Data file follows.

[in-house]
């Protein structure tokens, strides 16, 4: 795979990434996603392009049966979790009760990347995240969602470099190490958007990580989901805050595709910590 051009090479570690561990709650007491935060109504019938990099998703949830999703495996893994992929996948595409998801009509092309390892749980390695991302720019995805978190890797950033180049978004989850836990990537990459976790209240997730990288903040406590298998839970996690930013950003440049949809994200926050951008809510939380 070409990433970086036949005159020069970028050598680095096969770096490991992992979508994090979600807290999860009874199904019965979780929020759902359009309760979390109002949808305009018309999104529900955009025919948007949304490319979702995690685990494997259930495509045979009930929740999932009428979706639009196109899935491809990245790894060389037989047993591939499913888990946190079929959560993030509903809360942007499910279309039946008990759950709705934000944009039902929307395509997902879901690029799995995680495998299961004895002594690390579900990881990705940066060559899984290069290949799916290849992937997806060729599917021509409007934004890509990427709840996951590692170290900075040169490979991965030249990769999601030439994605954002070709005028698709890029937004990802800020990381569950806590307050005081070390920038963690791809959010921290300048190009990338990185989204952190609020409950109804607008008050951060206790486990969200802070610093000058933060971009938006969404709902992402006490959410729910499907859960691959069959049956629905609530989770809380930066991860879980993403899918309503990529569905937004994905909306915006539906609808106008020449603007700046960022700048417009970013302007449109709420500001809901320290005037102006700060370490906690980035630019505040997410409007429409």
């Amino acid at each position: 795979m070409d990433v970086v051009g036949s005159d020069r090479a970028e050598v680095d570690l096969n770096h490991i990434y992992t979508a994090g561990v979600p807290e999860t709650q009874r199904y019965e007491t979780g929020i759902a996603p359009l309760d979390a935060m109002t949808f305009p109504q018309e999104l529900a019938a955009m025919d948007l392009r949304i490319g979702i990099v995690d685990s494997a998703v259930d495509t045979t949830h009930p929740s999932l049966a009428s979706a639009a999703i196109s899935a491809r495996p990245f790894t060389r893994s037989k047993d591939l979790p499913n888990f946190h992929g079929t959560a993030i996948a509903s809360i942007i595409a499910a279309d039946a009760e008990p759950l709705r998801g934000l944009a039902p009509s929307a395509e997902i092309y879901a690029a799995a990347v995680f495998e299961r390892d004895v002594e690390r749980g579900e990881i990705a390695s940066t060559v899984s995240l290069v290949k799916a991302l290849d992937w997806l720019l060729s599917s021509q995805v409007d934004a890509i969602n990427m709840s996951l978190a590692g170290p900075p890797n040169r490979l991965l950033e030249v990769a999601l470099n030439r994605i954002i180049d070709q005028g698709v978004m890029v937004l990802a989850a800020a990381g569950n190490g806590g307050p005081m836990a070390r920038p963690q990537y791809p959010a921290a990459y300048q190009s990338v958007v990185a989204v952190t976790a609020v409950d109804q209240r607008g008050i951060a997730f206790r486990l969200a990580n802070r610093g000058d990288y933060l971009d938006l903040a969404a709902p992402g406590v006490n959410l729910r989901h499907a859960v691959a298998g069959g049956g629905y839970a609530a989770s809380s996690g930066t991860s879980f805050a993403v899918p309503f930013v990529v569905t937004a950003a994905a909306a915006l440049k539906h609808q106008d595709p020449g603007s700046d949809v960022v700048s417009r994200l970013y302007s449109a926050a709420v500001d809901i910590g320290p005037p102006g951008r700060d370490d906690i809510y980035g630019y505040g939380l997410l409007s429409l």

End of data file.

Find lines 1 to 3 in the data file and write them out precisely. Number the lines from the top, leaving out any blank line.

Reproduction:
[in-house]
């Protein structure tokens, strides 16, 4: 795979990434996603392009049966979790009760990347995240969602470099190490958007990580989901805050595709910590 051009090479570690561990709650007491935060109504019938990099998703949830999703495996893994992929996948595409998801009509092309390892749980390695991302720019995805978190890797950033180049978004989850836990990537990459976790209240997730990288903040406590298998839970996690930013950003440049949809994200926050951008809510939380 070409990433970086036949005159020069970028050598680095096969770096490991992992979508994090979600807290999860009874199904019965979780929020759902359009309760979390109002949808305009018309999104529900955009025919948007949304490319979702995690685990494997259930495509045979009930929740999932009428979706639009196109899935491809990245790894060389037989047993591939499913888990946190079929959560993030509903809360942007499910279309039946008990759950709705934000944009039902929307395509997902879901690029799995995680495998299961004895002594690390579900990881990705940066060559899984290069290949799916290849992937997806060729599917021509409007934004890509990427709840996951590692170290900075040169490979991965030249990769999601030439994605954002070709005028698709890029937004990802800020990381569950806590307050005081070390920038963690791809959010921290300048190009990338990185989204952190609020409950109804607008008050951060206790486990969200802070610093000058933060971009938006969404709902992402006490959410729910499907859960691959069959049956629905609530989770809380930066991860879980993403899918309503990529569905937004994905909306915006539906609808106008020449603007700046960022700048417009970013302007449109709420500001809901320290005037102006700060370490906690980035630019505040997410409007429409």
């Amino acid at each position: 795979m070409d990433v970086v051009g036949s005159d020069r090479a970028e050598v680095d570690l096969n770096h490991i990434y992992t979508a994090g561990v979600p807290e999860t709650q009874r199904y019965e007491t979780g929020i759902a996603p359009l309760d979390a935060m109002t949808f305009p109504q018309e999104l529900a019938a955009m025919d948007l392009r949304i490319g979702i990099v995690d685990s494997a998703v259930d495509t045979t949830h009930p929740s999932l049966a009428s979706a639009a999703i196109s899935a491809r495996p990245f790894t060389r893994s037989k047993d591939l979790p499913n888990f946190h992929g079929t959560a993030i996948a509903s809360i942007i595409a499910a279309d039946a009760e008990p759950l709705r998801g934000l944009a039902p009509s929307a395509e997902i092309y879901a690029a799995a990347v995680f495998e299961r390892d004895v002594e690390r749980g579900e990881i990705a390695s940066t060559v899984s995240l290069v290949k799916a991302l290849d992937w997806l720019l060729s599917s021509q995805v409007d934004a890509i969602n990427m709840s996951l978190a590692g170290p900075p890797n040169r490979l991965l950033e030249v990769a999601l470099n030439r994605i954002i180049d070709q005028g698709v978004m890029v937004l990802a989850a800020a990381g569950n190490g806590g307050p005081m836990a070390r920038p963690q990537y791809p959010a921290a990459y300048q190009s990338v958007v990185a989204v952190t976790a609020v409950d109804q209240r607008g008050i951060a997730f206790r486990l969200a990580n802070r610093g000058d990288y933060l971009d938006l903040a969404a709902p992402g406590v006490n959410l729910r989901h499907a859960v691959a298998g069959g049956g629905y839970a609530a989770s809380s996690g930066t991860s879980f805050a993403v899918p309503f930013v990529v569905t937004a950003a994905a909306a915006l440049k539906h609808q106008d595709p020449g603007s700046d949809v960022v700048s417009r994200l970013y302007s449109a926050a709420v500001d809901i910590g320290p005037p102006g951008r700060d370490d906690i809510y980035g630019y505040g939380l997410l409007s429409l």